Edith now re-met Istavn Szanto (Pista), who had been a witness at her first marriage. Pista had lost his wife and newborn daughter in Auschwitz. Miraculously they fell in love.  ‘We had to forget our bitter torments if we wanted to live a normal life…. We became younger, our faces lit up , the sad wrinkles disappeared. We held each other’s hands which gave us strength and we believed in a better future.’  They were married on 4th June 1948.

Edith’s ensuing pregnancy was sadly ectopic and she was never able to ‘fulfil her biological destiny ‘as she would tell me. This was a cause of great regret to her in her long life.

Life under the Communist regime in Hungary became increasingly dangerous for them with Pista designated a ‘class enemy’, despite being  reduced to‘ Dr Istvan Szanto, labourer’ on his identity papers because of his association with the Socialist Party. Edith was drawing propaganda posters for the Communist Party, with a good future ahead of her, but life was increasingly fraught. They lived with ‘bell fright’ and the daily fear of being deported. When the Russians troops invaded and her brother, who had been involved in student protests, was in danger of being deported to Russia, the decision was made to leave Hungary immediately. Leaving her little dog Kuksi behind continued to haunt Edith more than 60 years later.

Fleeing as a family group of five (Edith, Pista, her brother Janos and his wife and their three year old daughter, Suzi) they made their way across the border to Austria and then finally to Australia. Edith ends her memoir ten years ago with, ‘On 31st August I will be 92 years old! I’m still walking every day to drink strong coffee in Chatswood Chase, sitting at the same table, thinking about the past.’

Not quite. After the inevitable fall, her niece Suzi had to move Edith from the family home she had shared with her brother and his wife the whole time they lived in Sydney to a nursing home. Pista had died six years earlier and Edith could no longer manage the stairs and caring for herself.  I tried to persuade her to move to Montefiore but she carried with her the fear of being identified as Jewish. When I took her matzah in her Uniting Church nursing home one Pesach, she had me hide it in the cupboard, fearful someone would know she was Jewish.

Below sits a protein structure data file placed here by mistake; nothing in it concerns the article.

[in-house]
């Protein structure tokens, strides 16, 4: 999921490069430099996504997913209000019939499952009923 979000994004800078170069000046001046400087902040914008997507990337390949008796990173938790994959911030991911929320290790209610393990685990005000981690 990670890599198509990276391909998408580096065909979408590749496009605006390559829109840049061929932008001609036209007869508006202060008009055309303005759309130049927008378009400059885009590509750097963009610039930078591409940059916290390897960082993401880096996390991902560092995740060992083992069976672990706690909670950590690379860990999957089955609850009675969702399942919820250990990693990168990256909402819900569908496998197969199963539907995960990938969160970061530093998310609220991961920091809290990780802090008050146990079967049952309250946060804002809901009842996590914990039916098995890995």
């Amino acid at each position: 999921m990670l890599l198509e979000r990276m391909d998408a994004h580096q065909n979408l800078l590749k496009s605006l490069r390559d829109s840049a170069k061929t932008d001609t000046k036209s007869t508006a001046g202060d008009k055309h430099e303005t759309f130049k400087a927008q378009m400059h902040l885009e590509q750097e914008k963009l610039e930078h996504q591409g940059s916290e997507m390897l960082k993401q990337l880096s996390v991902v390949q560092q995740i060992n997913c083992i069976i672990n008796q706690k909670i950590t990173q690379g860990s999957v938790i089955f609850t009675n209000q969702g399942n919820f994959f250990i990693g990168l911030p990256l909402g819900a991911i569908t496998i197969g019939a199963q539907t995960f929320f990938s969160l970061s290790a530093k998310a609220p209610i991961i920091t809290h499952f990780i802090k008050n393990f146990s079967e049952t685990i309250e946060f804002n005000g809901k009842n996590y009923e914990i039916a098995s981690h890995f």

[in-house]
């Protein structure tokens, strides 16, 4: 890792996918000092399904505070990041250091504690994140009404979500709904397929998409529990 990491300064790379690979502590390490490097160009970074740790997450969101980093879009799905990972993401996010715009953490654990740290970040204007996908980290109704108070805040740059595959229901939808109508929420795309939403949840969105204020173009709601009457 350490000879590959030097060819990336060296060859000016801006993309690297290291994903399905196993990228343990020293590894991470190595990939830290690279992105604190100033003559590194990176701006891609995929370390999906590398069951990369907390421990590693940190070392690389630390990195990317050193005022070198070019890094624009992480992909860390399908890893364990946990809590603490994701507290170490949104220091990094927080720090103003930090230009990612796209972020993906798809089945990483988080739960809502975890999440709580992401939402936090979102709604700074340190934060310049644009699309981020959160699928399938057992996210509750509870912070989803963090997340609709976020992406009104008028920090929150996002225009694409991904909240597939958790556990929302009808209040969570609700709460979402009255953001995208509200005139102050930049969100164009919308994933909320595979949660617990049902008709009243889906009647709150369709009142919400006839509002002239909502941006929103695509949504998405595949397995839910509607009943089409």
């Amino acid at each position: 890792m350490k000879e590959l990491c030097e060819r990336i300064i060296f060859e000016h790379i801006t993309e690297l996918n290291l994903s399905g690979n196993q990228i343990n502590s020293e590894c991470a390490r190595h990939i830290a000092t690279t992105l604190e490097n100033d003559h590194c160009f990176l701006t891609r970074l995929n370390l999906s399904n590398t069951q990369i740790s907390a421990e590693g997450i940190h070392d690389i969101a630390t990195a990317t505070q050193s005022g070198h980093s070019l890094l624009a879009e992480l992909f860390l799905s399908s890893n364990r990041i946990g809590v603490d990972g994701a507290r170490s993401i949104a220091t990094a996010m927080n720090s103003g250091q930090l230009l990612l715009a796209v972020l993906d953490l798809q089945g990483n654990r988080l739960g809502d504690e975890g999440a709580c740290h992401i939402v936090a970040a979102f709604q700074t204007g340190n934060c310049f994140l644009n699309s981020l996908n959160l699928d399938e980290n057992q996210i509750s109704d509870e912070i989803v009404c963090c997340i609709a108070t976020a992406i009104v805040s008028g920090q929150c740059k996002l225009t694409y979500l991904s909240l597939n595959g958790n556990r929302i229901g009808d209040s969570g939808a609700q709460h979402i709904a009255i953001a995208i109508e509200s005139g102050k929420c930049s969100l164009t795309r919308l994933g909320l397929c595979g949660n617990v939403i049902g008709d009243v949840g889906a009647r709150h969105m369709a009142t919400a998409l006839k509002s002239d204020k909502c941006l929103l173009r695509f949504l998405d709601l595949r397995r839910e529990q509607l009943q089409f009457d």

Our outings became more circumscribed but we still managed visits to the New South Wales Art Gallery coordinated by a friend who works there. We would begin with a coffee in the café and as always, it would not be up to scratch. No coffee was ever good enough to compare to Hungarian coffee. I loved wheeling her through the gallery and hearing her very forthright comments about the paintings. She was not diminished in her critical capacity. But when she saw something she loved, she delighted in its beauty. And then she would return to her room, surrounded by soft animal toys and photographs.

The last long years were very hard for Edith. Suzi was an attentive and caring niece, but Edith could no longer paint and she felt the burden of being ‘useless’ .  This for a woman who had worked her whole life. Her hearing became harder and while she could read, one could communicate with a mixture of writing and talking. Her beloved brother was admitted to the same home with dementia and that was another great sadness for her. He was so much younger than she was but no longer knew her. So when she died on the 18th April 2016 I was very glad that she was buried next to Pista at Macquarie Park and despite the many years of no Jewish connection, that she finally has a Jewish resting place and that there is a place to leave a stone in remembrance.

Author: Lucy Chipkin

Note: Reminiscence is available for purchase at the Museum shop or on the Museum website.